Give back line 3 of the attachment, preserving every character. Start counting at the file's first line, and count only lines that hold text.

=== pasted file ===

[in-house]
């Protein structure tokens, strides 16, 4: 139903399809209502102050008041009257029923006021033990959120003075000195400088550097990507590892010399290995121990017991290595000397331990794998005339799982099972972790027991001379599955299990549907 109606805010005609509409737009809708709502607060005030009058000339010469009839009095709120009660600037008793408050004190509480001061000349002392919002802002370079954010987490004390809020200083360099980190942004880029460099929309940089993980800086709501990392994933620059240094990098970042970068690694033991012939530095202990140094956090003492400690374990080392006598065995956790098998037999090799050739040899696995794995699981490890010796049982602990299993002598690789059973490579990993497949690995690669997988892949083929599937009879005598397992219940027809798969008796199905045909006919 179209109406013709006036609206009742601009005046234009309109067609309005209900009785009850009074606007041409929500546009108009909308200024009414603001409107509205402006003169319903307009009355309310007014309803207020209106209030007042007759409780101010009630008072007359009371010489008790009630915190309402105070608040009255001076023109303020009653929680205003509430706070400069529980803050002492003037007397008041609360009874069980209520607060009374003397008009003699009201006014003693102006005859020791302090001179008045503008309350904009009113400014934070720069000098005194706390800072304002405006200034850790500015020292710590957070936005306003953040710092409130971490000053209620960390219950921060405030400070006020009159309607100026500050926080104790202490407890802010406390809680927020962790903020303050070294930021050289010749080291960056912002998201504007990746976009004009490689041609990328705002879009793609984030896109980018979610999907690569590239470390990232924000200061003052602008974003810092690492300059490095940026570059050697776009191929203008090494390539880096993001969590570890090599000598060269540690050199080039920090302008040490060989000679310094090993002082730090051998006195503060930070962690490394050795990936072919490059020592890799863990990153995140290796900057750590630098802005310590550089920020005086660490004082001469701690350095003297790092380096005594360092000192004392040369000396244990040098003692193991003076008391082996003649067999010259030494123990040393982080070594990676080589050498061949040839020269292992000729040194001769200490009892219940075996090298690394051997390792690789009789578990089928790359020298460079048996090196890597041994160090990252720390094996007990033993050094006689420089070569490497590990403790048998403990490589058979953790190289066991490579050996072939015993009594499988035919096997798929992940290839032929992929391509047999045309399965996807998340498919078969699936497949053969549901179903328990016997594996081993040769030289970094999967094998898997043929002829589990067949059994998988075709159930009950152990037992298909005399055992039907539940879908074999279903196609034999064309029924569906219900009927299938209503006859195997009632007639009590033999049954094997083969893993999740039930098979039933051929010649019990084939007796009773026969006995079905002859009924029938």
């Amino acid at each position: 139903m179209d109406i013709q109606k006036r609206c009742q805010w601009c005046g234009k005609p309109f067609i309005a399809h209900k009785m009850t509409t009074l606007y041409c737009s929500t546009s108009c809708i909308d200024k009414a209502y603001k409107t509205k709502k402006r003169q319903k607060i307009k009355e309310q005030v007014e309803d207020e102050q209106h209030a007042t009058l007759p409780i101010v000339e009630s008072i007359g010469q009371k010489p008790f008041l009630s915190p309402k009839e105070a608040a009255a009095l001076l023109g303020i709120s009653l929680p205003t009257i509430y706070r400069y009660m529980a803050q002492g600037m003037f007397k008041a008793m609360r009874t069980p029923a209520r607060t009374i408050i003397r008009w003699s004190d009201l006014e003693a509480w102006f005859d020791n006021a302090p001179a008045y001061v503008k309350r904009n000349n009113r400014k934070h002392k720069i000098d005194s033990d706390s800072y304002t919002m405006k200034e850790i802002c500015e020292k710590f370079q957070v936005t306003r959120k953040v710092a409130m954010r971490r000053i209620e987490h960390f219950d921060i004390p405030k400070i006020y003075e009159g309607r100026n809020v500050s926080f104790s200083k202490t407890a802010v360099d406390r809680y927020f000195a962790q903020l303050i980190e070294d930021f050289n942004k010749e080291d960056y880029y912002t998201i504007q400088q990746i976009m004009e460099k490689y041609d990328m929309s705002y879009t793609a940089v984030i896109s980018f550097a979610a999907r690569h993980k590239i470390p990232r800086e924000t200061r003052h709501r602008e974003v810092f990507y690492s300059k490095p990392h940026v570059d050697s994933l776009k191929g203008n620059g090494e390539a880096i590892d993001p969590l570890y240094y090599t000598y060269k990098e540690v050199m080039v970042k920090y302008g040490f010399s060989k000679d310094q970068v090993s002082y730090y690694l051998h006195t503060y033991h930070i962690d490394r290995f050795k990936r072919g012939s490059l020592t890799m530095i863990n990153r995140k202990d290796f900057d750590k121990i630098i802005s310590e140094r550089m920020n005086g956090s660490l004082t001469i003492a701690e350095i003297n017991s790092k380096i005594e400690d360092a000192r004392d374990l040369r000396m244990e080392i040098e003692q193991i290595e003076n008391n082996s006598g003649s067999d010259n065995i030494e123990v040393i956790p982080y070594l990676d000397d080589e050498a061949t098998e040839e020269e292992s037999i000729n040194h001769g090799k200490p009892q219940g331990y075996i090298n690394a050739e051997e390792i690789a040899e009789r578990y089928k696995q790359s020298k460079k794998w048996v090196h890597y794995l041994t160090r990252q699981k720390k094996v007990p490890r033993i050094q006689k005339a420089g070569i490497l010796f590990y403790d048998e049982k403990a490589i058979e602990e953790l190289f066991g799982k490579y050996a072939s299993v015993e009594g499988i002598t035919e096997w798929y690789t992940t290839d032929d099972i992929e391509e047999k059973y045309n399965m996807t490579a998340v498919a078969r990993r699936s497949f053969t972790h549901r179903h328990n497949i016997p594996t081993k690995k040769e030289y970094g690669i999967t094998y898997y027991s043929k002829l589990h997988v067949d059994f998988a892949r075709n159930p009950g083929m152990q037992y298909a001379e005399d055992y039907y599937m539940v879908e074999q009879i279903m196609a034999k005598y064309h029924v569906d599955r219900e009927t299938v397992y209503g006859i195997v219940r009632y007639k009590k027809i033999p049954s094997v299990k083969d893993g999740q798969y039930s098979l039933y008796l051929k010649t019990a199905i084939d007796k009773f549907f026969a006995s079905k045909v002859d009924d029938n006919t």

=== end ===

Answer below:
């Amino acid at each position: 139903m179209d109406i013709q109606k006036r609206c009742q805010w601009c005046g234009k005609p309109f067609i309005a399809h209900k009785m009850t509409t009074l606007y041409c737009s929500t546009s108009c809708i909308d200024k009414a209502y603001k409107t509205k709502k402006r003169q319903k607060i307009k009355e309310q005030v007014e309803d207020e102050q209106h209030a007042t009058l007759p409780i101010v000339e009630s008072i007359g010469q009371k010489p008790f008041l009630s915190p309402k009839e105070a608040a009255a009095l001076l023109g303020i709120s009653l929680p205003t009257i509430y706070r400069y009660m529980a803050q002492g600037m003037f007397k008041a008793m609360r009874t069980p029923a209520r607060t009374i408050i003397r008009w003699s004190d009201l006014e003693a509480w102006f005859d020791n006021a302090p001179a008045y001061v503008k309350r904009n000349n009113r400014k934070h002392k720069i000098d005194s033990d706390s800072y304002t919002m405006k200034e850790i802002c500015e020292k710590f370079q957070v936005t306003r959120k953040v710092a409130m954010r971490r000053i209620e987490h960390f219950d921060i004390p405030k400070i006020y003075e009159g309607r100026n809020v500050s926080f104790s200083k202490t407890a802010v360099d406390r809680y927020f000195a962790q903020l303050i980190e070294d930021f050289n942004k010749e080291d960056y880029y912002t998201i504007q400088q990746i976009m004009e460099k490689y041609d990328m929309s705002y879009t793609a940089v984030i896109s980018f550097a979610a999907r690569h993980k590239i470390p990232r800086e924000t200061r003052h709501r602008e974003v810092f990507y690492s300059k490095p990392h940026v570059d050697s994933l776009k191929g203008n620059g090494e390539a880096i590892d993001p969590l570890y240094y090599t000598y060269k990098e540690v050199m080039v970042k920090y302008g040490f010399s060989k000679d310094q970068v090993s002082y730090y690694l051998h006195t503060y033991h930070i962690d490394r290995f050795k990936r072919g012939s490059l020592t890799m530095i863990n990153r995140k202990d290796f900057d750590k121990i630098i802005s310590e140094r550089m920020n005086g956090s660490l004082t001469i003492a701690e350095i003297n017991s790092k380096i005594e400690d360092a000192r004392d374990l040369r000396m244990e080392i040098e003692q193991i290595e003076n008391n082996s006598g003649s067999d010259n065995i030494e123990v040393i956790p982080y070594l990676d000397d080589e050498a061949t098998e040839e020269e292992s037999i000729n040194h001769g090799k200490p009892q219940g331990y075996i090298n690394a050739e051997e390792i690789a040899e009789r578990y089928k696995q790359s020298k460079k794998w048996v090196h890597y794995l041994t160090r990252q699981k720390k094996v007990p490890r033993i050094q006689k005339a420089g070569i490497l010796f590990y403790d048998e049982k403990a490589i058979e602990e953790l190289f066991g799982k490579y050996a072939s299993v015993e009594g499988i002598t035919e096997w798929y690789t992940t290839d032929d099972i992929e391509e047999k059973y045309n399965m996807t490579a998340v498919a078969r990993r699936s497949f053969t972790h549901r179903h328990n497949i016997p594996t081993k690995k040769e030289y970094g690669i999967t094998y898997y027991s043929k002829l589990h997988v067949d059994f998988a892949r075709n159930p009950g083929m152990q037992y298909a001379e005399d055992y039907y599937m539940v879908e074999q009879i279903m196609a034999k005598y064309h029924v569906d599955r219900e009927t299938v397992y209503g006859i195997v219940r009632y007639k009590k027809i033999p049954s094997v299990k083969d893993g999740q798969y039930s098979l039933y008796l051929k010649t019990a199905i084939d007796k009773f549907f026969a006995s079905k045909v002859d009924d029938n006919t």